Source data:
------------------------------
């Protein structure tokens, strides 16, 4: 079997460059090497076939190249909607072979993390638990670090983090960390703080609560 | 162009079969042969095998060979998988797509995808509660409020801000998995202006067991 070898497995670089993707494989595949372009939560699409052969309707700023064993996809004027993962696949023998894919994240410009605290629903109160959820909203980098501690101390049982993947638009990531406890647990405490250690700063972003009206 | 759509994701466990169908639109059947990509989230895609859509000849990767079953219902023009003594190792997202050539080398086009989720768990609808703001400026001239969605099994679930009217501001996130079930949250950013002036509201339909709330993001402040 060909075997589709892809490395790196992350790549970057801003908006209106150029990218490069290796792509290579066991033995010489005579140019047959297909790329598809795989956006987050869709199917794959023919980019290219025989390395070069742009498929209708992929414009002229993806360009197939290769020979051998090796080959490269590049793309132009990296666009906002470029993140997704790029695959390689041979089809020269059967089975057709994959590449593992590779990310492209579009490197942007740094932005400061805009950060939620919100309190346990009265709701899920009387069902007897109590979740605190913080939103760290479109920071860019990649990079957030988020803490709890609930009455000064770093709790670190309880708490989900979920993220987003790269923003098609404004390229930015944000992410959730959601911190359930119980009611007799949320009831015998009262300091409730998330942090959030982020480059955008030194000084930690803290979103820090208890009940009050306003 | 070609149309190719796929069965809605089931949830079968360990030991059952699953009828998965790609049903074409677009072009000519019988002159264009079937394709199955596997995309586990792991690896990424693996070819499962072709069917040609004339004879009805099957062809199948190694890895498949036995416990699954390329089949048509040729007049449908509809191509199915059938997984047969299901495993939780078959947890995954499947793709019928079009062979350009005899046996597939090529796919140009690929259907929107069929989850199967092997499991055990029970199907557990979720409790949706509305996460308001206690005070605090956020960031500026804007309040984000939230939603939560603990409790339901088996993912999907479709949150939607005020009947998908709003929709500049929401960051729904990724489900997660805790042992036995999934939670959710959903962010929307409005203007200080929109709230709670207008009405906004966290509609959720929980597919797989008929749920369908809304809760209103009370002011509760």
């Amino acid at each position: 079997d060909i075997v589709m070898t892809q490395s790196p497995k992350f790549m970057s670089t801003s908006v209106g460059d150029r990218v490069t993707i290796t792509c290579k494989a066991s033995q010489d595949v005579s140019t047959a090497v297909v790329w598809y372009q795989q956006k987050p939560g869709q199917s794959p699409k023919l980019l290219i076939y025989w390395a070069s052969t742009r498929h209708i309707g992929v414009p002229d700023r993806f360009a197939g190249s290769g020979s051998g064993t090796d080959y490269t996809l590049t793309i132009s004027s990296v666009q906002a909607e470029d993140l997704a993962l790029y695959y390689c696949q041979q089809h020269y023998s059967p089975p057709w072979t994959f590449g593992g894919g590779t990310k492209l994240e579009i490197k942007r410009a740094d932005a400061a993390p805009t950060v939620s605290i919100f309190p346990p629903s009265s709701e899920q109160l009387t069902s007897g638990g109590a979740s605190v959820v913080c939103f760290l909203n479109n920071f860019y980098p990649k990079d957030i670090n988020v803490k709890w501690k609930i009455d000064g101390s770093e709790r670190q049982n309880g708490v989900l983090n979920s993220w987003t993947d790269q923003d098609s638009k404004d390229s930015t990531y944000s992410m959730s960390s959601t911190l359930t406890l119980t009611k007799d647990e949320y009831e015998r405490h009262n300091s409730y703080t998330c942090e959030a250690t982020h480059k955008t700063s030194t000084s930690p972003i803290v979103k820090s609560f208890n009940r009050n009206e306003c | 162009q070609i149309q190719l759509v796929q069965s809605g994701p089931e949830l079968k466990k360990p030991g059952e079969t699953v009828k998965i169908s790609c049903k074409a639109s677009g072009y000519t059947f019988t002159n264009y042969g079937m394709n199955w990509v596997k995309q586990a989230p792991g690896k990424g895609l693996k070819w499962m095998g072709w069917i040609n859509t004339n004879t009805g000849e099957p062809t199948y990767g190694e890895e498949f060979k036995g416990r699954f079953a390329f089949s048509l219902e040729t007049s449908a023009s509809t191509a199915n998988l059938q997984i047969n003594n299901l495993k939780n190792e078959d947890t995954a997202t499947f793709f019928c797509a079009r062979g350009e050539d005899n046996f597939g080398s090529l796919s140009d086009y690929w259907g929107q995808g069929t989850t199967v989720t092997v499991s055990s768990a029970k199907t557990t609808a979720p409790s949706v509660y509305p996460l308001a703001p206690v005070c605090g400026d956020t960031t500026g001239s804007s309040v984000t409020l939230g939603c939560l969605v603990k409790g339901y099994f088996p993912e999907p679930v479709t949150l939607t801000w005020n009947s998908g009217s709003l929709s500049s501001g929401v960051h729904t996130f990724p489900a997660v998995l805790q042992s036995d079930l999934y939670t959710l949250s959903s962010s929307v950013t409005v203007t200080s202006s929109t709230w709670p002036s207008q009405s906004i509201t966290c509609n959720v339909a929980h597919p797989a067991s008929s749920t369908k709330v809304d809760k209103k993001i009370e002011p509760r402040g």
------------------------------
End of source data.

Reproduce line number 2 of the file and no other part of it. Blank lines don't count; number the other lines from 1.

């Amino acid at each position: 079997d060909i075997v589709m070898t892809q490395s790196p497995k992350f790549m970057s670089t801003s908006v209106g460059d150029r990218v490069t993707i290796t792509c290579k494989a066991s033995q010489d595949v005579s140019t047959a090497v297909v790329w598809y372009q795989q956006k987050p939560g869709q199917s794959p699409k023919l980019l290219i076939y025989w390395a070069s052969t742009r498929h209708i309707g992929v414009p002229d700023r993806f360009a197939g190249s290769g020979s051998g064993t090796d080959y490269t996809l590049t793309i132009s004027s990296v666009q906002a909607e470029d993140l997704a993962l790029y695959y390689c696949q041979q089809h020269y023998s059967p089975p057709w072979t994959f590449g593992g894919g590779t990310k492209l994240e579009i490197k942007r410009a740094d932005a400061a993390p805009t950060v939620s605290i919100f309190p346990p629903s009265s709701e899920q109160l009387t069902s007897g638990g109590a979740s605190v959820v913080c939103f760290l909203n479109n920071f860019y980098p990649k990079d957030i670090n988020v803490k709890w501690k609930i009455d000064g101390s770093e709790r670190q049982n309880g708490v989900l983090n979920s993220w987003t993947d790269q923003d098609s638009k404004d390229s930015t990531y944000s992410m959730s960390s959601t911190l359930t406890l119980t009611k007799d647990e949320y009831e015998r405490h009262n300091s409730y703080t998330c942090e959030a250690t982020h480059k955008t700063s030194t000084s930690p972003i803290v979103k820090s609560f208890n009940r009050n009206e306003c | 162009q070609i149309q190719l759509v796929q069965s809605g994701p089931e949830l079968k466990k360990p030991g059952e079969t699953v009828k998965i169908s790609c049903k074409a639109s677009g072009y000519t059947f019988t002159n264009y042969g079937m394709n199955w990509v596997k995309q586990a989230p792991g690896k990424g895609l693996k070819w499962m095998g072709w069917i040609n859509t004339n004879t009805g000849e099957p062809t199948y990767g190694e890895e498949f060979k036995g416990r699954f079953a390329f089949s048509l219902e040729t007049s449908a023009s509809t191509a199915n998988l059938q997984i047969n003594n299901l495993k939780n190792e078959d947890t995954a997202t499947f793709f019928c797509a079009r062979g350009e050539d005899n046996f597939g080398s090529l796919s140009d086009y690929w259907g929107q995808g069929t989850t199967v989720t092997v499991s055990s768990a029970k199907t557990t609808a979720p409790s949706v509660y509305p996460l308001a703001p206690v005070c605090g400026d956020t960031t500026g001239s804007s309040v984000t409020l939230g939603c939560l969605v603990k409790g339901y099994f088996p993912e999907p679930v479709t949150l939607t801000w005020n009947s998908g009217s709003l929709s500049s501001g929401v960051h729904t996130f990724p489900a997660v998995l805790q042992s036995d079930l999934y939670t959710l949250s959903s962010s929307v950013t409005v203007t200080s202006s929109t709230w709670p002036s207008q009405s906004i509201t966290c509609n959720v339909a929980h597919p797989a067991s008929s749920t369908k709330v809304d809760k209103k993001i009370e002011p509760r402040g």